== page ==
That said, what does one make of “–and most women who renege on this– ” in reference to surrogacy, if it is not calling “most” who chose to rescind the surrogacy agreement assholes? Completely uncalled for. It appears to have nothing to do with sympathy for the (I can easily imagine) disappointed-to-devasted no-longer-parents-to be. As framed, it also appears to paint all surrogates who have or will rescinded with a brush colored with that one woman’s actions – also uncalled for. Also consider, it frames the very real pain that people who HAVE surrendered a baby they birthed to the contracted parents as Not Assholes by Virtue of Enduring Years of Pain But At Least They Didn’t Renege.

    And I do apologize if I could have framed my objection better. The subject hits very close to home for me, and I might not have been as careful as I usually try to be in addressing behaviors, not real feeling people.

    Wednesday, October 20, 2010 at 5:09 pm | Permalink
  28. Gnatalby wrote:

    No, your wording was fine, it was a reading fail on my part.

    Perhaps I went too wide in saying “most women who renege on this are assholes.” As it happens, this and Baby M are the only cases I am familiar with where a surrogate tried to keep the baby. I would be interested to know if this is much of a real issue or just a hypothetical situation to rile us up.

    I guess the thing is, no matter what reason the surrogate provides, the prospective parents who are paying for her medical bills and everything are probably going to regard her as an asshole if she changes her mind, and, as in the Michigan case, it’s possible she really is an asshole.

    What I was trying to get at is that there is a difference between hurt feelings and harm. If we treat surrogates like baby factories that is actually harmful to them. If we allow the surrogate the autonomy of making choices about her pregnancy and the child that results and she decides to keep the child there may be things said about her that hurt her feelings, but there will not actually be any harm to her.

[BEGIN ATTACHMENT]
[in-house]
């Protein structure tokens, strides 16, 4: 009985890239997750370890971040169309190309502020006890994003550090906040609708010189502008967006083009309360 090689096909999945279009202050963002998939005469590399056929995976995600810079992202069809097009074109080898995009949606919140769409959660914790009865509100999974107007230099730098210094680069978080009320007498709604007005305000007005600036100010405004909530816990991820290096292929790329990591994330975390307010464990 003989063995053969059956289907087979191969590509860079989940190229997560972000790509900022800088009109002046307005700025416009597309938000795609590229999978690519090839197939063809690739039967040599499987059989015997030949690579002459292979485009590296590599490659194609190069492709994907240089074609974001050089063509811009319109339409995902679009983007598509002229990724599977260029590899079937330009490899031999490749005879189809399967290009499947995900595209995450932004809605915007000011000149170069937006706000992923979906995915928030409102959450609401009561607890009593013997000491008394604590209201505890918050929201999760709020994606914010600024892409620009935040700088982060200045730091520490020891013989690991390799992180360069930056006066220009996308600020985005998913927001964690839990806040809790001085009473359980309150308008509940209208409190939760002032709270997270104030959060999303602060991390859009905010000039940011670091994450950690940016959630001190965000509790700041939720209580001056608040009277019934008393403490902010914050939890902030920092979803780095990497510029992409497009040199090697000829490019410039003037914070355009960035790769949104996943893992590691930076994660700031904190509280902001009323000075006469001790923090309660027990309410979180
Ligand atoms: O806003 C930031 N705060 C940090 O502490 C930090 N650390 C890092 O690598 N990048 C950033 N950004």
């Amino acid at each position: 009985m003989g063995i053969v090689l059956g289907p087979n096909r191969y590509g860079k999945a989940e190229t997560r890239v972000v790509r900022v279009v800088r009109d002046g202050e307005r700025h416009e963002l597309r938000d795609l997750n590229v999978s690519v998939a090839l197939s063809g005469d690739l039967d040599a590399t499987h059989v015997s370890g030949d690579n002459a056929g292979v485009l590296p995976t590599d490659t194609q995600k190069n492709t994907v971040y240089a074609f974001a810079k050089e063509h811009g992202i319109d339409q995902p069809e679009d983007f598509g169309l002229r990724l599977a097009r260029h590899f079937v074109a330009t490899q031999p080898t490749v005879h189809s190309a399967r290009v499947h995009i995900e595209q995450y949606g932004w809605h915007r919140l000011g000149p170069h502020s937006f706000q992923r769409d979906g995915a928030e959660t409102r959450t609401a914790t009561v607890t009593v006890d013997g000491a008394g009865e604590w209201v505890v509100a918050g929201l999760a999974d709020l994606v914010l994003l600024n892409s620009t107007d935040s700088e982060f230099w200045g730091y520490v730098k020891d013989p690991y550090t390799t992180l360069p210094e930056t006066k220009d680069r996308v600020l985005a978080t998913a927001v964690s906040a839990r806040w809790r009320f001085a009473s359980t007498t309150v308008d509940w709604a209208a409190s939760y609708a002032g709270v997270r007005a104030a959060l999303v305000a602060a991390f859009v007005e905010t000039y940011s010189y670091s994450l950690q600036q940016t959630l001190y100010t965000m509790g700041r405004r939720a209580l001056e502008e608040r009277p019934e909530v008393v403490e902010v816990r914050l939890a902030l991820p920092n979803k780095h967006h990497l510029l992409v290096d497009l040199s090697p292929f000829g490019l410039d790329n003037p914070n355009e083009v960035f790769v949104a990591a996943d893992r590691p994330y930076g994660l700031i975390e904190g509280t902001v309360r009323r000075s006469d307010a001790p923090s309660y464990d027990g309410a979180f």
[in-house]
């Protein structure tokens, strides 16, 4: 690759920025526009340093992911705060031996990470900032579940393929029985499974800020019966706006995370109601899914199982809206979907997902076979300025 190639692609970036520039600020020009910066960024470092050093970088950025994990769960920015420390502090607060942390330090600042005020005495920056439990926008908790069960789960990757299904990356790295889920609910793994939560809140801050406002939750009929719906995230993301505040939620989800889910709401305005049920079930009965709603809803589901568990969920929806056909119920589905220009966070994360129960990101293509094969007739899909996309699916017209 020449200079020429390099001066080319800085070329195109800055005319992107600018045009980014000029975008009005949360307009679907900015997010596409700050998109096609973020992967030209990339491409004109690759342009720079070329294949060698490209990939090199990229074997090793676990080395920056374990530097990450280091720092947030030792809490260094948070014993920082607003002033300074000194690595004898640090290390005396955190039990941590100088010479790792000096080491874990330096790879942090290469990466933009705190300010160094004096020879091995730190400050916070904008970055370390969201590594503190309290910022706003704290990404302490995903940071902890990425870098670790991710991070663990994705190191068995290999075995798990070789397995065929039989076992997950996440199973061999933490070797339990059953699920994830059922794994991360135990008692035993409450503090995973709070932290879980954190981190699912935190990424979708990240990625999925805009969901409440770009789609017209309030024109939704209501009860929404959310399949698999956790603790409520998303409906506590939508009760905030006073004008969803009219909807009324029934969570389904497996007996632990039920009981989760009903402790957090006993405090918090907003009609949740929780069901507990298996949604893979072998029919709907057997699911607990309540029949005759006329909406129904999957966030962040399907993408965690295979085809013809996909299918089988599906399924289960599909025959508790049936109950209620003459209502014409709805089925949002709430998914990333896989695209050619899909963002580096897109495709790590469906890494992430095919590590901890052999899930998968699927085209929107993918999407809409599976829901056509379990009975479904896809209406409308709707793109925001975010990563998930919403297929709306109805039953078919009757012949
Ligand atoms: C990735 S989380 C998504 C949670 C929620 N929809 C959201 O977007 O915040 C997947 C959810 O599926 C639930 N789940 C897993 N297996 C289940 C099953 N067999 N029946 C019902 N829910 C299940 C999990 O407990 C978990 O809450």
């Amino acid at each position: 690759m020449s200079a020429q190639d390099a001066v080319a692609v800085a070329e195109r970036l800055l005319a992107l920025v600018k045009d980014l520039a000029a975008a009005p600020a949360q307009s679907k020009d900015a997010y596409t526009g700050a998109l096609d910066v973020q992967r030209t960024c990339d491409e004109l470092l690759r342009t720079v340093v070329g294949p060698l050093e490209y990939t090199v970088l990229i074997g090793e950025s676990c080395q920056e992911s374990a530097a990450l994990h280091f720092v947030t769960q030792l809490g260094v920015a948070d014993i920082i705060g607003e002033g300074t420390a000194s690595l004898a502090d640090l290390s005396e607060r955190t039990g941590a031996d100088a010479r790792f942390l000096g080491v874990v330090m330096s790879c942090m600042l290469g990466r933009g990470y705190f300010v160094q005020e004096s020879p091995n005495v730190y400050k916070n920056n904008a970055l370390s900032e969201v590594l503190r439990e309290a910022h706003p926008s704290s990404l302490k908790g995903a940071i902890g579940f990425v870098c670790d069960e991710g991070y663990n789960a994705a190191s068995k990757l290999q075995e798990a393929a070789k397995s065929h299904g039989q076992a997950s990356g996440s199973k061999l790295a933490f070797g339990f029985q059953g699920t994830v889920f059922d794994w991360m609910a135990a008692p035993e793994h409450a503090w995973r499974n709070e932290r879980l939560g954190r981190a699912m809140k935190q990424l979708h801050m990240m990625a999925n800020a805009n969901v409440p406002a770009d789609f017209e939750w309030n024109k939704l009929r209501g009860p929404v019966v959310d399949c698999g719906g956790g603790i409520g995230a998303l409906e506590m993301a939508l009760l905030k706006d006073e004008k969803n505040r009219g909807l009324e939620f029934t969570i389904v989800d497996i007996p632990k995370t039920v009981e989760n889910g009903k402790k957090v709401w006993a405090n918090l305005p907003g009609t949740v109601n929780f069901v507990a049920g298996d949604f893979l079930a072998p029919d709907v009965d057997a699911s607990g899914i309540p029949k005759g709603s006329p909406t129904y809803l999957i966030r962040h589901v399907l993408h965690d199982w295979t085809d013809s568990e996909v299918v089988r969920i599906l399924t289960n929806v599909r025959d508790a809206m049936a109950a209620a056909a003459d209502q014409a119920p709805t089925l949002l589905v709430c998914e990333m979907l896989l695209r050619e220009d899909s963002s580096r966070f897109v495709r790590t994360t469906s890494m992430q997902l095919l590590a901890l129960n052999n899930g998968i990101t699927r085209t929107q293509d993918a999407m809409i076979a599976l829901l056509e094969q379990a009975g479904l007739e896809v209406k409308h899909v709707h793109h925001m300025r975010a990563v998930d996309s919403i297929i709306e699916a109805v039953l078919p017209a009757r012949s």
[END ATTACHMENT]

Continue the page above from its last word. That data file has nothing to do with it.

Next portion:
In that scenario the prospective parents do lose money, but perhaps surrogacy needs to be seen as a bit of a gamble, rather than purchasing a baby, and that would allow people to determine how much they feel comfortable risking.

    Wednesday, October 20, 2010 at 5:29 pm | Permalink
  29. N'Awlins Contrarian wrote:

    @Irishup–re: “The possessor of said uterus is NOT a factory, and the product is NOT a commodity.”

    Agreed. But to continue your factory analogy, neither an egg nor a sperm is a raw material, and whatever you think of when life begins / when human life begins, an embryo is about as far removed from a raw material as you can get. To suggest that a couple who provides their embryo to a woman for implantation and gestation has little or no interest in the resulting baby strikes me as a tad difficult to defend. No?

    Wednesday, October 20, 2010 at 6:54 pm | Permalink
  30. Jinian wrote:

    I really wish there were a way to donate eggs without a months-long ordeal of hormone treatment and invasive procedures. I’m one of the relatively early human results of alternative insemination, from back before the moms even got catalogs — your doctor just asked for your husband’s ethnic background and height! I’d have liked to give back to the donated gamete pool, but not that badly.

    As far as surrogacy, well. Speaking of months-long, invasive, hormonal ordeals. It’s hard to come up with a scenario in which the surrogate and the parents are treated with the necessary respect and investment when there’s the same old King Solomon problem that subdividing the baby ain’t gonna fly. (Shared custody seems like an option for some cases, but did you ask to tie your life to the surrogate’s forever? Not so much.) I definitely think that having the embryo be YOUR embryo and not genetically the surrogate’s would help, but pregnancy is a huge emotional deal; having carried and given birth to any baby, people are likely to want to change their minds. It seems like some form of insurance should be possible, but I doubt any current providers are on top of it. Maybe a co-op arrangement to insure surrogacies, like the funeral co-ops some people belong to?